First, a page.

By John Ramos

SAN FRANCISCO (KPIX) — People lined up in San Francisco Saturday morning to rid themselves of unwanted guns in a buyback program meant to destroy weapons before they cause unintended tragedies.

“There’s a long line of cars, people who walk up, people who bring handguns and assault rifles,” said S.F. supervisor Matt Haney. “It’s incredible how many guns there are out there and how many people actually want to get rid of them.”

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They began arriving at the buyback location on Howard Street in San Francisco’s SoMa neighborhood at 8 a.m. — people voluntarily giving up their weapons. For many, getting rid of guns around the house was an act of common sense to prevent them from falling into the wrong hands — with an added incentive thrown in.

“One hundred dollars for a handgun, two hundred for an assault rifle — no questions asked. You just drive up. You could have a trunkful. Open your trunk, they count the number out — cash you out,” said Everett Butler, a member of a group called United Playaz.

This was the 10th annual gun buyback organized by the Playaz, a group of streetwise San Franciscans who know an anti-gun violence message sometimes has more credibility when it’s not coming from police or elected officials.

“I’ve been shot five times, did 10 years in prison for a gun and changed my life,” said event coordinator Damien Posey. “And now I’m back and saying we need to do this. And they’re not used to hearing people who come from that background say that so, I believe, it definitely has an added effect to it.”

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The buyback was completely anonymous — no names, no questions asked. In fact, police only approached cars to remove the weapons from the trunk and secure them. Otherwise, everything was done by community volunteers. SFPD capt. Tim Falvey said buybacks not only stop guns from falling into the hands of criminals but also prevent tragedies involving children, people in domestic disputes and those suffering mental health crises.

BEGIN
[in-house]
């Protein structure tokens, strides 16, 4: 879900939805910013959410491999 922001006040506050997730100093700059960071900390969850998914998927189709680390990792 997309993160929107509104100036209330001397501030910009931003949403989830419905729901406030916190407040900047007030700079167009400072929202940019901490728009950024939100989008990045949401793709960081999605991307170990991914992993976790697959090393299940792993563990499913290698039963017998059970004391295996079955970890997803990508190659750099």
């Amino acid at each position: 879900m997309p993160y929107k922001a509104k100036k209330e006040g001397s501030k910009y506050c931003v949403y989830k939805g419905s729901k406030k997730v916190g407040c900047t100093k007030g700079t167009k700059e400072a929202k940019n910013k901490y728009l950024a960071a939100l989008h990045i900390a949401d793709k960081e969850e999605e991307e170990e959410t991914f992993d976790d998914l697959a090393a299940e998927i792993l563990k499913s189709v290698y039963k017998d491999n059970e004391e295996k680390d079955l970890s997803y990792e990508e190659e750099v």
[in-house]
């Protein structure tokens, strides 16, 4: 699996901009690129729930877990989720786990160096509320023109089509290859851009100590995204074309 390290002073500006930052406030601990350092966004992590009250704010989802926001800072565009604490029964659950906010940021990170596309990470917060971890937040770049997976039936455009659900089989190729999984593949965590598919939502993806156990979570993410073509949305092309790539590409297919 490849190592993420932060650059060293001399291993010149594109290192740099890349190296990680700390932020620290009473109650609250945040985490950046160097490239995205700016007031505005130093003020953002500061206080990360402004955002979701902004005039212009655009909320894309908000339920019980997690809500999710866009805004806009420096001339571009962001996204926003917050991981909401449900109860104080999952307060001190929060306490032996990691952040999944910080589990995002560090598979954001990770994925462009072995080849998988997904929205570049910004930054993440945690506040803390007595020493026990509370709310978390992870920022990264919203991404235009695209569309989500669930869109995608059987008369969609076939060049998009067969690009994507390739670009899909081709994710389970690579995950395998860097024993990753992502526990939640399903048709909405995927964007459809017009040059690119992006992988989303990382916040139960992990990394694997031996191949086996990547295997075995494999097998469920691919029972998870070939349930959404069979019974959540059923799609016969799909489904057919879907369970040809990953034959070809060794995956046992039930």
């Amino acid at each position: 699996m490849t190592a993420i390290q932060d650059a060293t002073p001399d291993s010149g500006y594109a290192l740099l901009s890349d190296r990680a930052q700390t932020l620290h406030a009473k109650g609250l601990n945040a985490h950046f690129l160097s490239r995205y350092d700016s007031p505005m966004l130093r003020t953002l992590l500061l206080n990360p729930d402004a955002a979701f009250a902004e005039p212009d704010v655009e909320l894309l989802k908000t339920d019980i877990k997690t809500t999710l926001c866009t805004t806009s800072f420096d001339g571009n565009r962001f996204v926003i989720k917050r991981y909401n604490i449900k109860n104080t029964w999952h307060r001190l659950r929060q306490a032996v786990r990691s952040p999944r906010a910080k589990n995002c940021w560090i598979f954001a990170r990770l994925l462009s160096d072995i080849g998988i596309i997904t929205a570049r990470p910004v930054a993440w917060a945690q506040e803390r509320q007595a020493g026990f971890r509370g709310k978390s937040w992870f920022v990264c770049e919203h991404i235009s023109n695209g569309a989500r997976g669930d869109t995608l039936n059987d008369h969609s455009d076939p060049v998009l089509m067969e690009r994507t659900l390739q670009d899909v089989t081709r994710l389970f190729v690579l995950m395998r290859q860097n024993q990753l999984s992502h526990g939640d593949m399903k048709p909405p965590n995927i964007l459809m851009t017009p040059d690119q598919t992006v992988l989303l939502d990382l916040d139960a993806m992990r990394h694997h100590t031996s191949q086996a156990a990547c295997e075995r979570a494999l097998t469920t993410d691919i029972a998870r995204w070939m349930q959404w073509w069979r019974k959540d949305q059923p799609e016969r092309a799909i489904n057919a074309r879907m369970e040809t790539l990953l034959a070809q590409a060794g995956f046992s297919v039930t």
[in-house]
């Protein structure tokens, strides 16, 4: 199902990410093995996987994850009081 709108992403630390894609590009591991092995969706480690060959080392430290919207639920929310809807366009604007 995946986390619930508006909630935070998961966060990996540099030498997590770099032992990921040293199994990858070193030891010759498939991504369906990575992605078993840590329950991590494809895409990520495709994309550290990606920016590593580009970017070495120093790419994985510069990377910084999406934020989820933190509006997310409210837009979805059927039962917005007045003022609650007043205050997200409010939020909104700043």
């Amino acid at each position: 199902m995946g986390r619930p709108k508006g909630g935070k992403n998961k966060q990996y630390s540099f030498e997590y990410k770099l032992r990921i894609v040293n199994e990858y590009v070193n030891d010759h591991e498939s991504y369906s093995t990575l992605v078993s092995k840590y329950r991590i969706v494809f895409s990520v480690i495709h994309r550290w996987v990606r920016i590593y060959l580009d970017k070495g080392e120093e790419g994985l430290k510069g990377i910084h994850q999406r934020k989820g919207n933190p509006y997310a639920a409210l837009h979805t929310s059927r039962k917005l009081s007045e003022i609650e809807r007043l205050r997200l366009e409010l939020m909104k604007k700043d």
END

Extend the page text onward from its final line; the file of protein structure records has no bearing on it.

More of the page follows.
“If they don’t have that means to hurt themselves, maybe it gives them time to reach out for help and prevent themselves from harming themselves,” he said. “And that’s an important part of this as well.”

Funding to support the yearly gun buyback is provided by the city and public donations, including some from a consortium of local cannabis dispensaries.

In all, 265 guns were surrendered and, as is the tradition, the last one was smashed to pieces by Posey using a sledgehammer. United Playaz’ executive director, Rudy Valentino admitted they will never know how many lives will be changed by Saturday’s buyback but he was certain it will make a difference.

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“You know, there’s a lot of controversy around, does it make an impact?” said Valentino. “Let me share this with you. One gun makes an impact, because that one gun can destroy one life, that can destroy this whole world.”